Mutual Mentoring:
A New Paradigm Of An Old Tradition

Examples of Mutual Mentoring

An example of mutual mentoring not happening--we may even call it anti-mentoring--is an incident that has been described by Sister Mary Johnson, S.N.D.deN. Sister Mary has done extensive research on young adults and vocations and has become a popular speaker in regards to vocations. She said this really happened in a community on the East Coast. Three vivacious, talented women had just given up their careers, sold their cars and homes, and said goodbye to family and friends to enter religious life. On the first day of formation class, the director came in, and her first words were "Welcome to a sinking ship." She evidently was not open to the gift and new life these three women could bring to her community.

My favorite example of mutual mentoring happening in my own community is the journey of formation between a young woman from Arkansas and all of us. She is now a perpetually professed member, known as Sister "T". When "T" came to visit, her biggest question was "Can I be myself?" She also kept asking the question "What difference does it make if I become a sister?" She helped us all ask that question of our own lives: "What difference does it make if I am a Sister of St. Benedict?" She would slide down the banisters, whistle in the hallway, and walk up and give an older sister a spontaneous hug and kiss. Over time she mellowed in her expressions--but so did the community. On the day of her profession one of our elderly sisters, not known for her warmth or affection asked me: "You know what Sister "Ts" greatest gift to us is? "I said "No," not knowing what she would say. This sister warmly smiled and proclaimed, "'T' taught us that it is OK to love each other. Yes, "T" taught us and we taught "T," so that both she and we had to give and take regarding our usual ideas of how to do things. Both she and we had to change. Mutual mentoring happened.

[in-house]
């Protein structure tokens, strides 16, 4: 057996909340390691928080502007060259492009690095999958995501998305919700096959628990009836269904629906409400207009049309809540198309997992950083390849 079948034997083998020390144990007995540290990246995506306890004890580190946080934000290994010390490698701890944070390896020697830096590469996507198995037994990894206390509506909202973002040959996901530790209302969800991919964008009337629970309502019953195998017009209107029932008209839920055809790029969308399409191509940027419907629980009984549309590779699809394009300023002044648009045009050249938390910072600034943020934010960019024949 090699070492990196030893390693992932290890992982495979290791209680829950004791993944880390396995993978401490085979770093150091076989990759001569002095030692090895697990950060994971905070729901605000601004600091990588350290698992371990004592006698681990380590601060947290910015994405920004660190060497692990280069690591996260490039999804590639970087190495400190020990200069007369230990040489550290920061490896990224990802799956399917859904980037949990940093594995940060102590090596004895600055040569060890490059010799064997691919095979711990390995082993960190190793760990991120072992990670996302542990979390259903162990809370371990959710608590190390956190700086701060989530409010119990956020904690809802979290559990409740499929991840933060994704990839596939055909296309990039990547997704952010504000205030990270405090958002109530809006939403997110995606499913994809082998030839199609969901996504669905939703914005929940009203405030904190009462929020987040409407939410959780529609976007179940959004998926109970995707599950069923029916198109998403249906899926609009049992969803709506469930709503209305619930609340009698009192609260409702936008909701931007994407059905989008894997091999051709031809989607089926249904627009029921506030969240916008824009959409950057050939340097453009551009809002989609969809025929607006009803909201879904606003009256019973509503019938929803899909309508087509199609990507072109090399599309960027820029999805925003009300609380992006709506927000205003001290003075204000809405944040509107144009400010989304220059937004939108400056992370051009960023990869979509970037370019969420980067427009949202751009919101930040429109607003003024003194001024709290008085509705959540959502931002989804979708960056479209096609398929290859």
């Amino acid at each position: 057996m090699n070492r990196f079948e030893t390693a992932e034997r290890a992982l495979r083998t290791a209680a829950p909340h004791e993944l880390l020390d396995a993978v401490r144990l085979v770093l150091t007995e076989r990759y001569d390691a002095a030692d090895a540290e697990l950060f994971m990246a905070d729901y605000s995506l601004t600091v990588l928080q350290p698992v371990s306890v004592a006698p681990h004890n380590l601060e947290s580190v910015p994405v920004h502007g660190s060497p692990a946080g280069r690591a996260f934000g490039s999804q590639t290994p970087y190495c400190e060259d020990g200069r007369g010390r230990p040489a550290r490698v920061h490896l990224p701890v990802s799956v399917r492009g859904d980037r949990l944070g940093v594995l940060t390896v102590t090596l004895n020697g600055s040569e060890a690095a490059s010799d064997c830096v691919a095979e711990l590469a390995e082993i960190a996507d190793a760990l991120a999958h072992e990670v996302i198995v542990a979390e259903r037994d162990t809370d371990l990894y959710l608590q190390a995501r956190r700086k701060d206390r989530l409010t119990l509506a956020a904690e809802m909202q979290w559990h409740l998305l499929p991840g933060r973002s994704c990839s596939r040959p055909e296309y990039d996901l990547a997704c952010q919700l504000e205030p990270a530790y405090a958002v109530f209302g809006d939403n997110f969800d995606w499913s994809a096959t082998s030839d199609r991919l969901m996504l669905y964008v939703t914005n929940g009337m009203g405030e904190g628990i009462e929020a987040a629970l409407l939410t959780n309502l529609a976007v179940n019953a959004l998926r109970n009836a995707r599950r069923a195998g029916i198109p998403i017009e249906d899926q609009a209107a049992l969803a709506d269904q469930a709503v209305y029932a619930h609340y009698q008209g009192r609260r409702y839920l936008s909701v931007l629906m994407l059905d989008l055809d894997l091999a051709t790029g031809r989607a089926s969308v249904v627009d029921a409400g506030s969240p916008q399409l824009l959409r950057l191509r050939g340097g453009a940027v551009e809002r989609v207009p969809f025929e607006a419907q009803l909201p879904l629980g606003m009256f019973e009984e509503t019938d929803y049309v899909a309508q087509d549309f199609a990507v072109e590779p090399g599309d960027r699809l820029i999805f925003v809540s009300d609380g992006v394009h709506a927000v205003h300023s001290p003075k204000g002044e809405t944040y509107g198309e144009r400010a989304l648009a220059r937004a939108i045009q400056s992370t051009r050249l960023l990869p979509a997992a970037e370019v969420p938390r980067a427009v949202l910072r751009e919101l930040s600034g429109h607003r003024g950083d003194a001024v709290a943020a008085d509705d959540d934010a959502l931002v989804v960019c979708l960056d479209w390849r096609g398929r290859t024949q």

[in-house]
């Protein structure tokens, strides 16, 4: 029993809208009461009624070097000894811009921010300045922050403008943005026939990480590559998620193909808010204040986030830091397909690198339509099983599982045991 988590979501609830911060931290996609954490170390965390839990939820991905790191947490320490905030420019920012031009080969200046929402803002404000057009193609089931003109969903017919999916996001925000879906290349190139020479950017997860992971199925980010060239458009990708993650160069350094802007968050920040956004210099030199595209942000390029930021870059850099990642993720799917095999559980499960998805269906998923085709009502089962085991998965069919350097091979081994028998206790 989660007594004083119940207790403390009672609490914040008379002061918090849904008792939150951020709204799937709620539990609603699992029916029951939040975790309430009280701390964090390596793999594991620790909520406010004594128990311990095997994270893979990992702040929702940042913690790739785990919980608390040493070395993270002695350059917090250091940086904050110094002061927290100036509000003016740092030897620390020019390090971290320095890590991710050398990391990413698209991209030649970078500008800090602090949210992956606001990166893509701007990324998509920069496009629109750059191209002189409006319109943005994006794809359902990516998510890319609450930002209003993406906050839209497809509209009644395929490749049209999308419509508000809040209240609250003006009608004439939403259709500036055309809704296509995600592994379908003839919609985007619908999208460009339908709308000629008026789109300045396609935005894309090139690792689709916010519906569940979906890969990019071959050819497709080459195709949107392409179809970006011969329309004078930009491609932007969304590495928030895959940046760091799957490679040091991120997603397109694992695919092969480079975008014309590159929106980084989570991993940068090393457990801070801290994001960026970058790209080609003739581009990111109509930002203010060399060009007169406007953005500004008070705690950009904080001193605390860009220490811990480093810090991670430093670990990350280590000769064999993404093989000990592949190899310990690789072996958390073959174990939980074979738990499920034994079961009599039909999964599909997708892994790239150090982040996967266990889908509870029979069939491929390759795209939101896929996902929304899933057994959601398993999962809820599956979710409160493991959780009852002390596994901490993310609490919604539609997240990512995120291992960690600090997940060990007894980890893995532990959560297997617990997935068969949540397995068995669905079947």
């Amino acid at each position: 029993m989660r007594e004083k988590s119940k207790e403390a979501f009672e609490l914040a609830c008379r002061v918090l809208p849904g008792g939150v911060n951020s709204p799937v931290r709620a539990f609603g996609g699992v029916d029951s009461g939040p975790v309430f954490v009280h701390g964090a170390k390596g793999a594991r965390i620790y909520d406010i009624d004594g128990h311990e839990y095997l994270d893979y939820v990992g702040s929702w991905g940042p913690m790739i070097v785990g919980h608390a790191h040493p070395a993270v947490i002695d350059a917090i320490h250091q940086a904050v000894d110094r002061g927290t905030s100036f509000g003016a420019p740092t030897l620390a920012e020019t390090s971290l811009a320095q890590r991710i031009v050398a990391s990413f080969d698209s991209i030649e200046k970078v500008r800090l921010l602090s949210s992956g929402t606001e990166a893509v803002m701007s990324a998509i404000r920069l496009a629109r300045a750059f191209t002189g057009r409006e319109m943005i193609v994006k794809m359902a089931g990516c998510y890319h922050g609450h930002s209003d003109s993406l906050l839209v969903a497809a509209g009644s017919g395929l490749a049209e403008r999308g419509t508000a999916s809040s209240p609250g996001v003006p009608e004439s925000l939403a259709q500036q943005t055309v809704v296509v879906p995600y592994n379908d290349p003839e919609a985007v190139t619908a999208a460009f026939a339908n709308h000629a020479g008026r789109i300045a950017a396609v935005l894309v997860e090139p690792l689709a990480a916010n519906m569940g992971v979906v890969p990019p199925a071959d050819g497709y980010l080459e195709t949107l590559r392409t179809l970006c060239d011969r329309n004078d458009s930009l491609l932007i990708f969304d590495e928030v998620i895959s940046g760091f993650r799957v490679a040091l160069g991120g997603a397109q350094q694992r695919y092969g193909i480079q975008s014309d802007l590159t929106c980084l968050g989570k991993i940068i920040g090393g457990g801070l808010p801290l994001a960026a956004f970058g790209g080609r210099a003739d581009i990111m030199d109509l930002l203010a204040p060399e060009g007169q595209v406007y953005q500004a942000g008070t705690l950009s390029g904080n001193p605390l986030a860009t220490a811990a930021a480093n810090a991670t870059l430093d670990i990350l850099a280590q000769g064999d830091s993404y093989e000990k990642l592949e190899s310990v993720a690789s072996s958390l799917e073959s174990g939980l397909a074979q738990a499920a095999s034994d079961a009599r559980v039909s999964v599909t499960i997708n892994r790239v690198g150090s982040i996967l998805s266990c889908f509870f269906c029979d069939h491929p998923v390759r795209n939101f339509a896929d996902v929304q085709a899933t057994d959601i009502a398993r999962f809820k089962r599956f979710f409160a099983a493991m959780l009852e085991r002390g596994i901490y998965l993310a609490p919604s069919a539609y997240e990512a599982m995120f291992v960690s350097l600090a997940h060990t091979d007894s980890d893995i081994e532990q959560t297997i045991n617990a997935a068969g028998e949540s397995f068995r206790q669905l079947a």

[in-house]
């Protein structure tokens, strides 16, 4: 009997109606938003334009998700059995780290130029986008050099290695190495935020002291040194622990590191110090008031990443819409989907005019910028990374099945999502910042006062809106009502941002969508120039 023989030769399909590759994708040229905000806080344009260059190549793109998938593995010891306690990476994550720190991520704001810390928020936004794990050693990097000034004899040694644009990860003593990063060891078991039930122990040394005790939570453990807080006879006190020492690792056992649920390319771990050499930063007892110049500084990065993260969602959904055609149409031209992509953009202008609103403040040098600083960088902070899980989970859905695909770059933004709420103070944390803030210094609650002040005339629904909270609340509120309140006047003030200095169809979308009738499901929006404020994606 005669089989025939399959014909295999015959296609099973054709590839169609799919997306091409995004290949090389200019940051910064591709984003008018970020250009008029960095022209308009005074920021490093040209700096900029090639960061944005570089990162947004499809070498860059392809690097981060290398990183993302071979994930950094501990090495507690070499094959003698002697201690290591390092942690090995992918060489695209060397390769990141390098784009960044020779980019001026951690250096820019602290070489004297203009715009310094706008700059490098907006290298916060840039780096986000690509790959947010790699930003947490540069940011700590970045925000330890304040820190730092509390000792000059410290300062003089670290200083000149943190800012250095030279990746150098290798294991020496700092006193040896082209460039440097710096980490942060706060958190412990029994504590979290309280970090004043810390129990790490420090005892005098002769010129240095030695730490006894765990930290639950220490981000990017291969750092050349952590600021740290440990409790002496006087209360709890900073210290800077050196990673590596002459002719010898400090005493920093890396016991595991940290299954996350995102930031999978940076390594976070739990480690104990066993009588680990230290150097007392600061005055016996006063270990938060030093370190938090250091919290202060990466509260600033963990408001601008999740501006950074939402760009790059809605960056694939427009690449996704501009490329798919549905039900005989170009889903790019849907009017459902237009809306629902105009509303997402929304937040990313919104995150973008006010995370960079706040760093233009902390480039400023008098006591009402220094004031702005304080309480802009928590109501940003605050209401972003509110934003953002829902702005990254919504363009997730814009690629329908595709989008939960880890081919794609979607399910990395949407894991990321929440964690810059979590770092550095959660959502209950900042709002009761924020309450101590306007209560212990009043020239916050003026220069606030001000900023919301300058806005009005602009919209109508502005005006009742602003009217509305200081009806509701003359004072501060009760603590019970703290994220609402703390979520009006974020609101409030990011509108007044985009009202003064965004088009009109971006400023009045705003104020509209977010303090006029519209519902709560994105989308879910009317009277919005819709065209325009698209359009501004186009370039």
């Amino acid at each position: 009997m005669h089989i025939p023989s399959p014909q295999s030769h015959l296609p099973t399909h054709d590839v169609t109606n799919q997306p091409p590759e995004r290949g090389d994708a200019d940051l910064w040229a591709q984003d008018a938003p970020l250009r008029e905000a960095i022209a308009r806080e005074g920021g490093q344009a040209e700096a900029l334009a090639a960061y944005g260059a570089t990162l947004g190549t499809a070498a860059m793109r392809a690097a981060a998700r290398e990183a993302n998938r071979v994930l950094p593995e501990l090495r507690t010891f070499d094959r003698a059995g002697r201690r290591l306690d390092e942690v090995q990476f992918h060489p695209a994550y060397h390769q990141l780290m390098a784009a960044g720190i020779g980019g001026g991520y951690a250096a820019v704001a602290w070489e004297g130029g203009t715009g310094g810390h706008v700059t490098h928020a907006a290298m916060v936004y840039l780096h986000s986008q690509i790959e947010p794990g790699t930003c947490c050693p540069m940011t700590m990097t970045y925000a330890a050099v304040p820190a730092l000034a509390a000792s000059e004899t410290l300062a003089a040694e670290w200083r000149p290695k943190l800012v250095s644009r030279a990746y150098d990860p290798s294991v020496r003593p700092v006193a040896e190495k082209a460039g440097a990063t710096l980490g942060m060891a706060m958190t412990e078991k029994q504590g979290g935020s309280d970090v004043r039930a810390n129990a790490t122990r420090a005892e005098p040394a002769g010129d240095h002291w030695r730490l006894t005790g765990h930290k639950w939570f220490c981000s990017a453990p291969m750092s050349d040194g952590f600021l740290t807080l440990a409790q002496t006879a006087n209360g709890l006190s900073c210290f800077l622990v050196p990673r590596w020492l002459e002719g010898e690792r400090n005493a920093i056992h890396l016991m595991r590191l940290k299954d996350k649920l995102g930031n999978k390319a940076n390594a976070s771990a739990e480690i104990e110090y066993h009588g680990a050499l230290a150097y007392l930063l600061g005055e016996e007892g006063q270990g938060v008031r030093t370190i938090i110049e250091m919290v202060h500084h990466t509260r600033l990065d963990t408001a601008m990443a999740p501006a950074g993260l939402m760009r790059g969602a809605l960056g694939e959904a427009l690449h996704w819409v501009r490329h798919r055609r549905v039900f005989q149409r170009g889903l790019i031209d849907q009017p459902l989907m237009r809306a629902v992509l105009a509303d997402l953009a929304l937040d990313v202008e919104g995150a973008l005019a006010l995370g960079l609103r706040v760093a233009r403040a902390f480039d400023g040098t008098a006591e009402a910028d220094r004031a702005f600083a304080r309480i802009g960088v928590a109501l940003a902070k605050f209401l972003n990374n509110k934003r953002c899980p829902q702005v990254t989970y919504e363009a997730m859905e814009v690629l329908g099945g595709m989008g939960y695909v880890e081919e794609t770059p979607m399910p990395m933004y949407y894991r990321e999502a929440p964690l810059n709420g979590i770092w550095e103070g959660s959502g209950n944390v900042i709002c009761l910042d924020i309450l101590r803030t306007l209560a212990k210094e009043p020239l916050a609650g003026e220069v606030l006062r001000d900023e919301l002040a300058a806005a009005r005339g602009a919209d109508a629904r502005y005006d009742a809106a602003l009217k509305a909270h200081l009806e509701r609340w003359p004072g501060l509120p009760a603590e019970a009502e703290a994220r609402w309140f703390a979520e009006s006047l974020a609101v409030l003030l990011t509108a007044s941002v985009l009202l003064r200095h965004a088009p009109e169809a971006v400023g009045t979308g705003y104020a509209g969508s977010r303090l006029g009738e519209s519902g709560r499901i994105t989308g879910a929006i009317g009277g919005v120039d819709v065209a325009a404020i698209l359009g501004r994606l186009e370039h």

Another surprise in my vocation work was the awareness that others outside the community have skills and insights that are needed by us inside community. When I started listening to the laity, even forming a Vocation Advisory Board, I realized the need to be mentored by those outside the community. And the laity have a need to be mentored in understanding our way of life and the Benedictine values.

For all eleven years of my vocation work there were four members of the Vocation Advisory Board who stayed with me through the thick and thin of it. Each one mentored me in a unique way. And I like to think that I mentored them, too! One of the gentlemen owned a local furniture factory and would give me book after book about making sales, marketing, and using the telephone. He told me how honored he was to be able to share his skills with our community and the church. I believe that I, in turn, helped him grow in his faith. I remember his telling me that he had never heard of the word discern and that it was not part of his Catholic upbringing. He began to see that his grade school Catholic education, while very good, was not sufficient to live an adult faith life. A few years ago both he and his wife made a retreat called Christ Renews His Parish. I recall the excitement in his voice as he spoke about the retreat and how his faith had come more alive.

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